Some also see cremation as an eco-friendly alternative to burying toxic embalming fluids and manufactured caskets. Cremation also requires environmental compromises, including an energy-intensive process and release of noxious chemicals into the atmosphere.

As churchgoers opt for cremation in growing numbers, clergy are coming down on different sides of the theological issues it raises. For example, should a priest encourage family members to bury rather than cremate if they can afford to? And if family members choose cremation, should the body be kept intact until after the funeral?

Yes to both, says the Rev. Kenneth Koehler, a priest in Westminster, Colorado, and author of Preparing a Catholic Funeral. Burial honors the sacredness of the body, he said. It gives descendants a clear sense that their ancestor is at rest in a final place. Second-best is to postpone cremation until after a funeral, which helps children and others recognize that death has occurred and move toward closure.

“If they’re willing to take that process, it seems they get through the mourning period a lot easier,” Koehler said.

Conversely, cremating too quickly can deprive a family of both a viewing and time with the body, which they need as part of grieving, Koehler said. He recalled one situation in which a father committed suicide and his widow had him cremated immediately.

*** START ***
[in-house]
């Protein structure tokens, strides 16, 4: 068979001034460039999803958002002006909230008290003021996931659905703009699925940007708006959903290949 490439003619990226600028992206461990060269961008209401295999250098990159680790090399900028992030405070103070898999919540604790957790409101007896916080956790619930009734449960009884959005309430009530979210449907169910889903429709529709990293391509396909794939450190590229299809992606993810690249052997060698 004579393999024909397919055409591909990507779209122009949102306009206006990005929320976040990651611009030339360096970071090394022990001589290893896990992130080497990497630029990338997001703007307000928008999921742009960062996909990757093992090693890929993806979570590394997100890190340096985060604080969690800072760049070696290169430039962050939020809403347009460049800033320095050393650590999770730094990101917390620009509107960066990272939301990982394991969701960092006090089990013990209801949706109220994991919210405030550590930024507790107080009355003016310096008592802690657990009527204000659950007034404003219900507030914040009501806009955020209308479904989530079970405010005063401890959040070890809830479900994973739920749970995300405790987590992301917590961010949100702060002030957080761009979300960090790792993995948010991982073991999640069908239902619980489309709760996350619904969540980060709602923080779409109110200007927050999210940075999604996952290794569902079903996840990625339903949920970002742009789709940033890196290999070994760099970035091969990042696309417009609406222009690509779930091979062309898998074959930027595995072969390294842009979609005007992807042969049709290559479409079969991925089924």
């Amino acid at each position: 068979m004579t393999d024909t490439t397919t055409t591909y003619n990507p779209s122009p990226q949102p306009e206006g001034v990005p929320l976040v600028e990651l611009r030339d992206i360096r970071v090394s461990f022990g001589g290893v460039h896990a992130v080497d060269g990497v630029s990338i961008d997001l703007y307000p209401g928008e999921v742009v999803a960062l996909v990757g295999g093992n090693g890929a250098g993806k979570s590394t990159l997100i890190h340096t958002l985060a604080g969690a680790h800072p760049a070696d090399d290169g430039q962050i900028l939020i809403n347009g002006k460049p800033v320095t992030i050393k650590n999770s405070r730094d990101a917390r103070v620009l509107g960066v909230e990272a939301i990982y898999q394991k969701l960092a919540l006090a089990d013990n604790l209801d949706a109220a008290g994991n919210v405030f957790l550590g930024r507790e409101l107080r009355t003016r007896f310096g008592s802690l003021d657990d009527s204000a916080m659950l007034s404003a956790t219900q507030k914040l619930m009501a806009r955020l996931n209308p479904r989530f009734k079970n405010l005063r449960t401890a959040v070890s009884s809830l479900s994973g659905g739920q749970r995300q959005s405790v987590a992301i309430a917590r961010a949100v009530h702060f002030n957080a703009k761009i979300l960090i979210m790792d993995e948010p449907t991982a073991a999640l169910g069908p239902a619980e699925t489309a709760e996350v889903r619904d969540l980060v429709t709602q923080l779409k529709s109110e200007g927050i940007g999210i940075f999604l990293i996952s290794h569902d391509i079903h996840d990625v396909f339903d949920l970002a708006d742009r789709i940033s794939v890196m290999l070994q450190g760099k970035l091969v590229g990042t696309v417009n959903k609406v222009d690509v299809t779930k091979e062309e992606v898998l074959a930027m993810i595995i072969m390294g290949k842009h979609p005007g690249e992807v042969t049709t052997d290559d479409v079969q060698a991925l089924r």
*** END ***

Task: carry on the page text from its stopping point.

“The kids were teenagers, and they never got over that,” Koehler said. “They kept coming back and asking questions. They were acting out in a resentful way: Well, if we had just seen Dad and We’re not sure what happened. It was like they were deceived.”

As families gain more experience with cremation, they opt to pay more and have a funeral with the body in a casket, said Thomas Lynch, a funeral director who has reflected on death in several books, including The Undertaking: Life Studies from the Dismal Trade.

Among those served by Lynch & Sons Funeral Directors in Clawson, Michigan, families often choose to accompany the body to the crematory, sometimes with a cleric who will say a prayer or conduct a committal ritual.

“Nationwide, there’s a belief among the consumers that if you choose cremation, you are not afforded the opportunity to have some of these other rituals with the body present, and that’s simply not the case,” Lynch said. “It really is the responsibility of both the clergy and the funeral directors to explain to families all of the options available to them.”

About one-third of cremations involve a full funeral service that includes seeing the body, according to data in a July NFDA report. Funeral homes make almost a third of their money from funeral services. Another third comes from reselling merchandise such as caskets, which can be rented when a body will be cremated.

But some clergy argue there is no need for these extra expenses in order to keep a body around for a funeral or for burial.

“The service, whether funeral or memorial service, is not about the body,” said the Rev. Diane Martinson, rector at St. Peter’s Church in Honolulu, via email. “If it is a funeral with a body viewing, that takes place during the visitation and then the casket is closed before the service begins, symbolically representing the shift from this mortal life/body to eternal life. If cremation is the choice, the visitation is a time for people to greet the family with the urn, often with a photo of the person alongside.”